32 Del. J. Corp. L. 113 (2007)
Classified Boards and Firm Value

handle is hein.journals/decor32 and id is 119 raw text is: CLASSIFIED BOARDS AND FIRM VALUE

Classified boards constitute one of the most potent takeover defenses
for U.S. firms today. However, as with takeover defenses more generally,
economic theory offers an ambiguous prediction as to the effect that
classified boards have on bottom-line firm value. A resolution of this
ambiguity will require sound and convincing empirical methodology. In
an effort to address limitations in the existing empirical literature, this
article approaches the relationship between corporate governance andfirm
value while taking various measures to account for unobserved sources of
heterogeneity across firms. Using the instrumental variables model
developed by Hausman and Taylor,' I find evidence of a negative and
statistically significant association between classified board status andfirm
value. I confirm these findings using a variation of the difference-in-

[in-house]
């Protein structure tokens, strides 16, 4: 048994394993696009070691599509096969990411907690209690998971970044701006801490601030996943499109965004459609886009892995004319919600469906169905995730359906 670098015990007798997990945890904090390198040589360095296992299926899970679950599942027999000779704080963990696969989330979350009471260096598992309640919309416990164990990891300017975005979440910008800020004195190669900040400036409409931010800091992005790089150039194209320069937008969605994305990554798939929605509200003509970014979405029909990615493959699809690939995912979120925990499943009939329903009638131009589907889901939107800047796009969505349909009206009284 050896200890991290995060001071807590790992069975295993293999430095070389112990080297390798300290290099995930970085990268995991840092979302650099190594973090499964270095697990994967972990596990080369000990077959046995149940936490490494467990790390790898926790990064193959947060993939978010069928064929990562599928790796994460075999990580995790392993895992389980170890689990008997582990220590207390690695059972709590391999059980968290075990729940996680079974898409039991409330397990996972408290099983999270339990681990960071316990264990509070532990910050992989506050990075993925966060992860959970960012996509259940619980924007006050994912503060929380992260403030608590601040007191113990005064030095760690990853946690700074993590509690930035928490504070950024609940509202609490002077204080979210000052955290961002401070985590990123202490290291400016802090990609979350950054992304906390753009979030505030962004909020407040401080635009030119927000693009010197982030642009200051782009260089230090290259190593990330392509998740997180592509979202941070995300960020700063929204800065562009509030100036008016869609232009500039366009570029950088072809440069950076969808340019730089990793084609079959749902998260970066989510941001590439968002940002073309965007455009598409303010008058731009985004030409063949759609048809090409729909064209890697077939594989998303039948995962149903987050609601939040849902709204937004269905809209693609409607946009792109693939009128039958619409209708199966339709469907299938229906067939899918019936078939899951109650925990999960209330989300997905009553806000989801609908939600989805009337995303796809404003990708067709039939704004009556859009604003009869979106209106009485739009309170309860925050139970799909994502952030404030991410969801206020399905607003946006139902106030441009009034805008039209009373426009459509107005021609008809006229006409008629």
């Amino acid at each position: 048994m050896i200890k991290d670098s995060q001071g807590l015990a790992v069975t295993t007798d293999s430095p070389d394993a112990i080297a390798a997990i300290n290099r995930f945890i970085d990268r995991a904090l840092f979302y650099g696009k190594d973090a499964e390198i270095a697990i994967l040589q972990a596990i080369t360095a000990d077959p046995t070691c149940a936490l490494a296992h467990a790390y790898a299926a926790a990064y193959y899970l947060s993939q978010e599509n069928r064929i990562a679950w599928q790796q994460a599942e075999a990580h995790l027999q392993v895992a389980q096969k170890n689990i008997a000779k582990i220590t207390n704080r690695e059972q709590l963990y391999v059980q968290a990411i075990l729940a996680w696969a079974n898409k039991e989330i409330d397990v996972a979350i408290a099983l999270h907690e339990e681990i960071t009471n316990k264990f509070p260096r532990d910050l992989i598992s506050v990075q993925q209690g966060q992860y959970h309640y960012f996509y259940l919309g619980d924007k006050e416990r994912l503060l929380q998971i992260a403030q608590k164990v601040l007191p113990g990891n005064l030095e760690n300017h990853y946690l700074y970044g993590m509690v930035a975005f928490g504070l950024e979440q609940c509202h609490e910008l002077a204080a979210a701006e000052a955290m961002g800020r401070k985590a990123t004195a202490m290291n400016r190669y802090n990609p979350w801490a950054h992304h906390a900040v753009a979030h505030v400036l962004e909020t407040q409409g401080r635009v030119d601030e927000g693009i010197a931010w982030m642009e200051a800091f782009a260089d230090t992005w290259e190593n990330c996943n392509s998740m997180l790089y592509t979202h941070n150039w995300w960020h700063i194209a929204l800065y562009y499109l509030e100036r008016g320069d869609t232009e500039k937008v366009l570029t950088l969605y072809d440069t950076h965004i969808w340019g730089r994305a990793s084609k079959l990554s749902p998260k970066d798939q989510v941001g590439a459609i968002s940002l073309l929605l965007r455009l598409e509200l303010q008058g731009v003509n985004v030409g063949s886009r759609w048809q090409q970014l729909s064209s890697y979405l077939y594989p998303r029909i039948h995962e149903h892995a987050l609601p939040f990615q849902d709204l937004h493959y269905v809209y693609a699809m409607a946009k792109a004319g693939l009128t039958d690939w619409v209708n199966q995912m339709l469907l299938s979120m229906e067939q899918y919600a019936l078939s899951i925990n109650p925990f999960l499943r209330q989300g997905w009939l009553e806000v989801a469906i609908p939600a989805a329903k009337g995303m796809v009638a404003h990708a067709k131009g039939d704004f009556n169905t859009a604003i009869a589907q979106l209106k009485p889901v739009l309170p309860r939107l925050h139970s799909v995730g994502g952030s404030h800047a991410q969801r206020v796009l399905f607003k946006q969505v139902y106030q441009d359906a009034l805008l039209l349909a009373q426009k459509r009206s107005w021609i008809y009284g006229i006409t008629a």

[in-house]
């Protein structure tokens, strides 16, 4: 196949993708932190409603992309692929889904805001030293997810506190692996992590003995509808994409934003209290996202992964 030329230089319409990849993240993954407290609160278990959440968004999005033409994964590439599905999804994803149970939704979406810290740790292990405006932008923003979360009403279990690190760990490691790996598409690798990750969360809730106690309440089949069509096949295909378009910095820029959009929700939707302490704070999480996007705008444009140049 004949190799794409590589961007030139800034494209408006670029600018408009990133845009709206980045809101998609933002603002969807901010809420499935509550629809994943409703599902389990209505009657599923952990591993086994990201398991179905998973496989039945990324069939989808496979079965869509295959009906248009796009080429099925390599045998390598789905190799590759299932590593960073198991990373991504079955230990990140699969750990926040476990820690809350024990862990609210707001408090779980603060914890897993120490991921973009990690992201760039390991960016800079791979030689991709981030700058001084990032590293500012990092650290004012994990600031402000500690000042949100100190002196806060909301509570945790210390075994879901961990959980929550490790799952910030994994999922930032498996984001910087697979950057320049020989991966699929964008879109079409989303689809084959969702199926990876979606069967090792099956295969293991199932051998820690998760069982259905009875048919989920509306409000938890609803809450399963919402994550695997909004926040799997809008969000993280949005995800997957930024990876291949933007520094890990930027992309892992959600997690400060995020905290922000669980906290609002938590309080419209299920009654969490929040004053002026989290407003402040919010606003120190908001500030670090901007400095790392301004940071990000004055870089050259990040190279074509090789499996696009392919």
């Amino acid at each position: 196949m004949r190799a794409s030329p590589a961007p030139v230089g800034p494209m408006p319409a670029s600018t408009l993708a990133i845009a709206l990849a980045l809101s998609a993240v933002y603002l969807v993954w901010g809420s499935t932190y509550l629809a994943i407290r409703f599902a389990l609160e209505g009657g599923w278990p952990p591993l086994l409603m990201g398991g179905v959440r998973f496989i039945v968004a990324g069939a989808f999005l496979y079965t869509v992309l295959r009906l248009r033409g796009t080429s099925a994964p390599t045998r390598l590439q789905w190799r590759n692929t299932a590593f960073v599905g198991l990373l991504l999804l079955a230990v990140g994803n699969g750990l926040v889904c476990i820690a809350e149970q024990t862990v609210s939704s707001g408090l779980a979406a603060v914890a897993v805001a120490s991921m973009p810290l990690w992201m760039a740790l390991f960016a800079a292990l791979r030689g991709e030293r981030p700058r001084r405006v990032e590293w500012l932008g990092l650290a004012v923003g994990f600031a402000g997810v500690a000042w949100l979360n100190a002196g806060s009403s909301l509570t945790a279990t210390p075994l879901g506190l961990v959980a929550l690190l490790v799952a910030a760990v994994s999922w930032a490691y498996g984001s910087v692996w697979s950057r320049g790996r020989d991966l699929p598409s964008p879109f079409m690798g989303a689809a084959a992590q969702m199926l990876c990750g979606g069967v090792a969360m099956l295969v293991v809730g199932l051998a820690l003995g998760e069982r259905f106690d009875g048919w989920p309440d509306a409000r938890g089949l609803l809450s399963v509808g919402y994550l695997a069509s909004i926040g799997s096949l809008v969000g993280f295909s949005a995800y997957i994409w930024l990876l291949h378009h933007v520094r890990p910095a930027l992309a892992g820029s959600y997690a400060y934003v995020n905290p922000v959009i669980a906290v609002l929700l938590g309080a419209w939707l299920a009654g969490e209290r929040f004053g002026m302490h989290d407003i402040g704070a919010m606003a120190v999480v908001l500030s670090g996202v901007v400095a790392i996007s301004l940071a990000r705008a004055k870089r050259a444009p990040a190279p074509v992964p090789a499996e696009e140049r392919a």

difference-in-difference model recently employed by Rauh.2 However,
using quantile regressions, I find evidence suggesting that this negative
association may be concentrated along the upper tail of the distribution of
firm value.
Over the last several decades, academics and practitioners have
devoted significant attention to the benefits and costs of takeover defenses.
The question remains, however, as to what effect such defenses ultimately
have on the value of the firm. Given the variation in legal rules across
jurisdictions and the discretion that firms possess in structuring their
corporate governance profiles, firms do vary notably with respect to their
ability to fend off unsolicited takeover bids. This variation offers the
*Ph.D. candidate (economics), B.S., Massachusetts Institute of Technology. J.D., Harvard
Law School. Member, Delaware Bar. I am grateful to Lucian Bebchuk for his helpful comments
and for providing hand-coded data on charter-based classified board status. I am also grateful to
the National Science Foundation and Harvard Law School's John M. Olin Center for Law,
Economics, and Business for providing financial support.
'Jerry Hausman & William Taylor, Panel Data and Unobservable Individual Effects, 49
ECONOMETMCA 1377, 1378-79, 1383-89 (1981).
2Joshua D. Rauh, Own Company Stock in Defined Contribution Pension Plans: A
Takeover Defense?, 81 J. FIN. ECON. 379, 399-401 (2006).

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